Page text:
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Negrete v. Petsmart, Inc.

United States District Court, Ninth Circuit

September 9, 2013

JEANETTE NEGRETE, Plaintiff,
v.
PETSMART, INC., a Delaware Corporation, and RANDY MOSBACHER, Defendants.

MEMORANDUM AND ORDER

MORRISON C. ENGLAND, Jr., Chief District Judge.

Plaintiff Jeanette Negrete ("Plaintiff") seeks damages from Defendants PetSmart, Inc. ("PetSmart") and Randy Mosbacher ("Mosbacher") (collectively, "Defendants") for violations of California state law. Specifically, Plaintiff seeks relief for: (1) unpaid overtime in violation of California Labor Code sections 510 and 1198; (2) unpaid minimum wages in violation of Labor Code sections 1194, 1197, and 1197.1; (3) wages not timely paid upon termination in violation of California Labor Code sections 201 and 202; (4) unpaid meal period premiums in violation of Labor Code sections 226.7 and 512(a); (5) unpaid rest period premiums in violation of Labor Code section 226.7; (6) non-compliant wage statements in violation of Labor Code section 226(a); (7) unpaid business expenses in violation of Labor Code sections 2800 and 2802; (8) PAGA violations of Labor Code sections 2698 through 2699.5; and (9) violations of California Business & Professions Code sections 17200 through 17207. Presently before the Court is Defendants' Motion for Change of Venue, through which Defendants request that the Court transfer the case to the Northern District of California pursuant to the first-to-file rule. (ECF No. 6.) Plaintiff filed a statement of non-opposition. (ECF No. 8.) For the reasons set forth below, Defendants' motion is GRANTED.[1]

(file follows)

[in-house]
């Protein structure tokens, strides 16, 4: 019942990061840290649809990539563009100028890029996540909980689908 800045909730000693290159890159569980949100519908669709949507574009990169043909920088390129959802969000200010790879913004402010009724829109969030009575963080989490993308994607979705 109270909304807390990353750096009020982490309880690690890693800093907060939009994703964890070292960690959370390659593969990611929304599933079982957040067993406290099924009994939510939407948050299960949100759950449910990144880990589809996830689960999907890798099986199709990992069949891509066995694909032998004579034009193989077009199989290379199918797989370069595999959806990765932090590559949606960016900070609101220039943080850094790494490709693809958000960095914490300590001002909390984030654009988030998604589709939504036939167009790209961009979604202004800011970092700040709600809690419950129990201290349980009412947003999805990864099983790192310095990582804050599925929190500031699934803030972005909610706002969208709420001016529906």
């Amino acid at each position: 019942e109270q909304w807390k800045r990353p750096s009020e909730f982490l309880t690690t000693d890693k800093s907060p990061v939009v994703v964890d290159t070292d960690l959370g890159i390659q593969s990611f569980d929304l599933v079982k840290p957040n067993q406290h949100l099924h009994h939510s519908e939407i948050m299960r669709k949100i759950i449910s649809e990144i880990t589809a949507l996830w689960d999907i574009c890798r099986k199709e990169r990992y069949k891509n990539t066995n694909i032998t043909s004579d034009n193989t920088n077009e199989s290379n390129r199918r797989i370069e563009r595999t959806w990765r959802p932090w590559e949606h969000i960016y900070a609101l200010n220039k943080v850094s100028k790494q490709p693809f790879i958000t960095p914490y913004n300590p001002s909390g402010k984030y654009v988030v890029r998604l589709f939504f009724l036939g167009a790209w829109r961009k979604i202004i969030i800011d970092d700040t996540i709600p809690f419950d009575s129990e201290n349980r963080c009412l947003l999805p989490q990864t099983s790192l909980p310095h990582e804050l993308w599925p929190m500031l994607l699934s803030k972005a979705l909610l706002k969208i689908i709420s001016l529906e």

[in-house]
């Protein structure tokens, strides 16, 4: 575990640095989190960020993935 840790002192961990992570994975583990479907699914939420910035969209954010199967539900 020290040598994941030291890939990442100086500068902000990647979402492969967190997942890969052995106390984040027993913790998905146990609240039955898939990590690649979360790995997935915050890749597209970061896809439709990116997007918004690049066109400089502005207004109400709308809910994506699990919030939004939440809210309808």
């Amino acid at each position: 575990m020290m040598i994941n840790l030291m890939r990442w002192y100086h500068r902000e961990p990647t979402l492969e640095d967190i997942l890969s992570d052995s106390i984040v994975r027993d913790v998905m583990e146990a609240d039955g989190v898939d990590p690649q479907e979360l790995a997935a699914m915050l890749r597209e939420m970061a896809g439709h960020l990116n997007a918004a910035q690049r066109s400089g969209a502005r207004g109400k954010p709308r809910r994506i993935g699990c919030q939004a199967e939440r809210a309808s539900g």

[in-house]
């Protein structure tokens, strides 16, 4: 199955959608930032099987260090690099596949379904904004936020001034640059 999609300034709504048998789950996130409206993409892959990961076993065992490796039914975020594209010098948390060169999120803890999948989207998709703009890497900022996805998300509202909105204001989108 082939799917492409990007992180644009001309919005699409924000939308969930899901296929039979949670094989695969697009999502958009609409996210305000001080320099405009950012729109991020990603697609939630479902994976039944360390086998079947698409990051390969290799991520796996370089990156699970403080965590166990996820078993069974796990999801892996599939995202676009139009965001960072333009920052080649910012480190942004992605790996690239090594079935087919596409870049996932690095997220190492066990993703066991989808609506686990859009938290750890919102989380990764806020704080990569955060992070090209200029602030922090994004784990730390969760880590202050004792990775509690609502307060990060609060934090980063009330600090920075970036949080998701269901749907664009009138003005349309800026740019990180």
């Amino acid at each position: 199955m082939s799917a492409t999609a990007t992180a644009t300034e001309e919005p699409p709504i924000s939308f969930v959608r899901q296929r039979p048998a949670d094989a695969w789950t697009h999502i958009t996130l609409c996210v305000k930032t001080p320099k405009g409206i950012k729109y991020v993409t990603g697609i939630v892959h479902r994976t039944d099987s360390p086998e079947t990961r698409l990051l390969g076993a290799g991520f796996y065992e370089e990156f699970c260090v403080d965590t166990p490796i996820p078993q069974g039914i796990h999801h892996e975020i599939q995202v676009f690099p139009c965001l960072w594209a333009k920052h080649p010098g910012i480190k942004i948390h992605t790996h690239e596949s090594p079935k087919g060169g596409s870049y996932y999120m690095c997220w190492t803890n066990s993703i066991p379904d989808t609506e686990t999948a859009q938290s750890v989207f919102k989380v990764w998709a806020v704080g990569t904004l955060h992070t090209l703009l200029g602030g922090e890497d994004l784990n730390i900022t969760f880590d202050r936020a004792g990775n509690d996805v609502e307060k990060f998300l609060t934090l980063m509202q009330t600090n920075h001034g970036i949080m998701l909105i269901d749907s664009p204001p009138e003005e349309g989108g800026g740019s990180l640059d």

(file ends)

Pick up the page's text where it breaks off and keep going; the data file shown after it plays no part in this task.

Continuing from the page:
BACKGROUND

Negrete Action[2]

On September 20, 2012, Plaintiff filed a Class Action Complaint against Defendants in the Superior Court of California, County of Shasta, on behalf of herself and others similarly situated. On October 18, 2012, Plaintiff filed her First Amended Class Action Complaint. Defendants removed the case to this Court pursuant to the Class Action Fairness Act ("CAFA"), 28 U.S.C. ยง 1332(d). On November 26, 2012, Plaintiff moved to remand the case to state court. The Court granted the motion on March 7, 2013. On June 14, 2013, Defendants again removed the case from state court, based on evidence obtained during Plaintiff's deposition which, according to Defendants, shows that CAFA's jurisdictional amount in controversy is met.

Plaintiff brings this action on behalf of herself and other current and former PetSmart groomers in California.

Plaintiff worked as a pet groomer at the PetSmart located in Redding, California, from June 26, 2007, to August 11, 2012.